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The King lives - Tutankhamun, Treasures of the Golden Pharaoh, The Saatchi Gallery.

"Can you see anything..?"

"Yes, wonderful things." - Howard Carter

In ancient Egypt the way to gain eternal life was for your name to be spoken after your death, allowing you to live on forever. For some reason during antiquity, Tutankhamun's name was erased from history possibly because of his father Akhenaton, who was a controversial Pharaoh of the time, but by doing this, grave robbers may not have been aware of his name so never tried to look for this tomb. The discovery of Tutankhamen's tomb in the Valley of the Kings at Thebes by Howard Carter in 1922 is probably the most famous ever made, unlike so many other tombs discovered which had been plundered by grave robbers, it was almost completely intact and full of a wealth of precious grave goods. The people who tried to stop Tutankhamun from being remembered failed, now everyone knows his name.

Last week I took a trip to the Saatchi Gallery in London to see some of the artefacts found in the exhibition, Treasures of the Golden Pharaoh. Ever since I was little, the mystery and magic surrounding ancient Egypt has always been a fascination. The idea of being an archaeologist and finding anything while digging in the ground is so intriguing but imagine being Carter, breaking through the seal of an unopened tomb for the first time in thousands of years. This great find almost didn't happen, after digging for years in the valley he had found very little but was always sure that something great was waiting to be found and he was right.

The exhibition features over 150 items from his tomb, laid out over five gallery rooms. Over 2000 items were found in total in the tomb so the exhibition showcases barely 10% of what was found yet this was enough to find it slightly overwhelming and you really needed to take your time to work your way around to see each piece. Obviously a tomb is a final resting place for someone who has died, but as it was thought that the soul would live on for eternity, tombs were packed with everything that that person would need to continue "living" including statues of gods for protection, miniature boats with crew for fishing trips, weapons and shields for hunting and battles and pots full of food for their long journey ahead.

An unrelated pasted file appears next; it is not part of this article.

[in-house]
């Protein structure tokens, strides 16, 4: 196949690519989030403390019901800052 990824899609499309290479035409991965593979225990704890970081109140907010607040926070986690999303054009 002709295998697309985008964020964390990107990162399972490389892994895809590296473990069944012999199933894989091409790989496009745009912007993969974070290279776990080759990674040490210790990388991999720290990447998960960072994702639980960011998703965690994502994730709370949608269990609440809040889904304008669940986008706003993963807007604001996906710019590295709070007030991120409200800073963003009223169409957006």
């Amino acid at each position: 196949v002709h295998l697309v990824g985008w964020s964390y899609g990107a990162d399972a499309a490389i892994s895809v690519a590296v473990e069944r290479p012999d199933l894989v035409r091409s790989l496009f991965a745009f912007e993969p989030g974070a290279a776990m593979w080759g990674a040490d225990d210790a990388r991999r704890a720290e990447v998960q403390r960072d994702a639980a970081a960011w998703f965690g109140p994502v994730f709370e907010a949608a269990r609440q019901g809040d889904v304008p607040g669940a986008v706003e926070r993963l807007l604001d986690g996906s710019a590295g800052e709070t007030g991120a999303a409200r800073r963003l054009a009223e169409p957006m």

In 1922 when the tomb was found it was such a major discovery and caused a great buzz which started or more reignited a trend for all things Egyptian and particularly things inspired by the boy king's tomb. At a time when travel to such exotic lands was still relatively difficult, taking weeks by boat and reserved for the very wealthy, regular people needed to find other ways to inject some Egyptian mystery into their lives.

Replicas were made of jewellery and items that had been uncovered in the tomb and their likeness transferred to decorative objects. The discovery found its way into fashion as you can see below in this beaded evening jacket from 1923 (V&A) and into architecture such as that of The Pythian, built 1927 in New York and of Greater London House, formerly Carreras Cigarette Factory, built 1926 in London and advertising like this Palmolive advertisement from the 1920s.

Design always borrows from history but each new version is slightly different as it will have influences of the time whether it be materials, added contemporary elements or the need for a greater level of practicality than the original historical designs. The first period of Egyptian Revival fuelled mainly by Napoleon's conquests in Egypt, is dated as slowing towards the end of the 1880s , pre-dating Carter's discovery of Tutankhamun by around 30 years, so the "Tut-mania" we see in 1920s was a new design phase containing new elements from the new discovery.

There were so many beautiful things at the exhibition that it is really difficult to pick a favourite, but there were certainly some that stuck with me more than others one of which was this food vessel, any ideas what might have been in it!?

Treasures of the Golden Pharaoh can be seen at the Saatchi Gallery until 3rd May 2020.



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